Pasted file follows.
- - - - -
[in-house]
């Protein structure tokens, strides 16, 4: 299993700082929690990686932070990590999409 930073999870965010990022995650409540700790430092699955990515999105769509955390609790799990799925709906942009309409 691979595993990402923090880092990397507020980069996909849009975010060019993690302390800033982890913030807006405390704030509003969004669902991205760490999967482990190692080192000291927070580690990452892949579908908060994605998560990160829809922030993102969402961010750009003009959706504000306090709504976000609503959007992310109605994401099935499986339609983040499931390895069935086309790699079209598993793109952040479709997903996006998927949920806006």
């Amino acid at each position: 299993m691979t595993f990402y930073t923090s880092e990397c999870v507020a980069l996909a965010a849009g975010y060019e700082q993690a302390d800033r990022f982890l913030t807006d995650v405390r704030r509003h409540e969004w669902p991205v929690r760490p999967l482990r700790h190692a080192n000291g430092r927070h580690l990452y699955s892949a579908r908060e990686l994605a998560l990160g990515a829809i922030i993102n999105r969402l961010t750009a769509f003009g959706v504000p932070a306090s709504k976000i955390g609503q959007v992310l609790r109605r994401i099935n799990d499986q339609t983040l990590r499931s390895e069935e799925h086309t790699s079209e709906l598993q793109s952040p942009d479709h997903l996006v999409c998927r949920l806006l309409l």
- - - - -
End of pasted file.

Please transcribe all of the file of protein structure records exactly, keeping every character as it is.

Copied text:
[in-house]
């Protein structure tokens, strides 16, 4: 299993700082929690990686932070990590999409 930073999870965010990022995650409540700790430092699955990515999105769509955390609790799990799925709906942009309409 691979595993990402923090880092990397507020980069996909849009975010060019993690302390800033982890913030807006405390704030509003969004669902991205760490999967482990190692080192000291927070580690990452892949579908908060994605998560990160829809922030993102969402961010750009003009959706504000306090709504976000609503959007992310109605994401099935499986339609983040499931390895069935086309790699079209598993793109952040479709997903996006998927949920806006």
């Amino acid at each position: 299993m691979t595993f990402y930073t923090s880092e990397c999870v507020a980069l996909a965010a849009g975010y060019e700082q993690a302390d800033r990022f982890l913030t807006d995650v405390r704030r509003h409540e969004w669902p991205v929690r760490p999967l482990r700790h190692a080192n000291g430092r927070h580690l990452y699955s892949a579908r908060e990686l994605a998560l990160g990515a829809i922030i993102n999105r969402l961010t750009a769509f003009g959706v504000p932070a306090s709504k976000i955390g609503q959007v992310l609790r109605r994401i099935n799990d499986q339609t983040l990590r499931s390895e069935e799925h086309t790699s079209e709906l598993q793109s952040p942009d479709h997903l996006v999409c998927r949920l806006l309409l």